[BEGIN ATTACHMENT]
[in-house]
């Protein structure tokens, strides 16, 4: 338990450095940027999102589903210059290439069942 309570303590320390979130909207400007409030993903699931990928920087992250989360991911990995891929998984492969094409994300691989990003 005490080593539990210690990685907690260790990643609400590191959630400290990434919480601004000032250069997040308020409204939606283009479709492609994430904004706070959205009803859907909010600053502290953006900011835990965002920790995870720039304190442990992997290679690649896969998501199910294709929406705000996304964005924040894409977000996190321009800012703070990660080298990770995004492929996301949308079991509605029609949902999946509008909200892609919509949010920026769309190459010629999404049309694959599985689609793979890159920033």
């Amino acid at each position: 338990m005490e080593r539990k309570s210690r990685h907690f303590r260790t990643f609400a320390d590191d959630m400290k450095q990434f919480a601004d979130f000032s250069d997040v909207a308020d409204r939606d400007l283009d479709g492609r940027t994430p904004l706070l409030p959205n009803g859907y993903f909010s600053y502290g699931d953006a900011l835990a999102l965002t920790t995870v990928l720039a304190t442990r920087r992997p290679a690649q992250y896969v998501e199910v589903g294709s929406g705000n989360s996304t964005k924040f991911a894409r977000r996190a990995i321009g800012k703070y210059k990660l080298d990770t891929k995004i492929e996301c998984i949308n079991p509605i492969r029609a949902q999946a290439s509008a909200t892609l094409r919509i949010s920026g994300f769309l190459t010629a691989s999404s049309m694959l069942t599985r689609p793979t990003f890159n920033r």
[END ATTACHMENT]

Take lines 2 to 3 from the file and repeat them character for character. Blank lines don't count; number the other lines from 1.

């Protein structure tokens, strides 16, 4: 338990450095940027999102589903210059290439069942 309570303590320390979130909207400007409030993903699931990928920087992250989360991911990995891929998984492969094409994300691989990003 005490080593539990210690990685907690260790990643609400590191959630400290990434919480601004000032250069997040308020409204939606283009479709492609994430904004706070959205009803859907909010600053502290953006900011835990965002920790995870720039304190442990992997290679690649896969998501199910294709929406705000996304964005924040894409977000996190321009800012703070990660080298990770995004492929996301949308079991509605029609949902999946509008909200892609919509949010920026769309190459010629999404049309694959599985689609793979890159920033």
């Amino acid at each position: 338990m005490e080593r539990k309570s210690r990685h907690f303590r260790t990643f609400a320390d590191d959630m400290k450095q990434f919480a601004d979130f000032s250069d997040v909207a308020d409204r939606d400007l283009d479709g492609r940027t994430p904004l706070l409030p959205n009803g859907y993903f909010s600053y502290g699931d953006a900011l835990a999102l965002t920790t995870v990928l720039a304190t442990r920087r992997p290679a690649q992250y896969v998501e199910v589903g294709s929406g705000n989360s996304t964005k924040f991911a894409r977000r996190a990995i321009g800012k703070y210059k990660l080298d990770t891929k995004i492929e996301c998984i949308n079991p509605i492969r029609a949902q999946a290439s509008a909200t892609l094409r919509i949010s920026g994300f769309l190459t010629a691989s999404s049309m694959l069942t599985r689609p793979t990003f890159n920033r």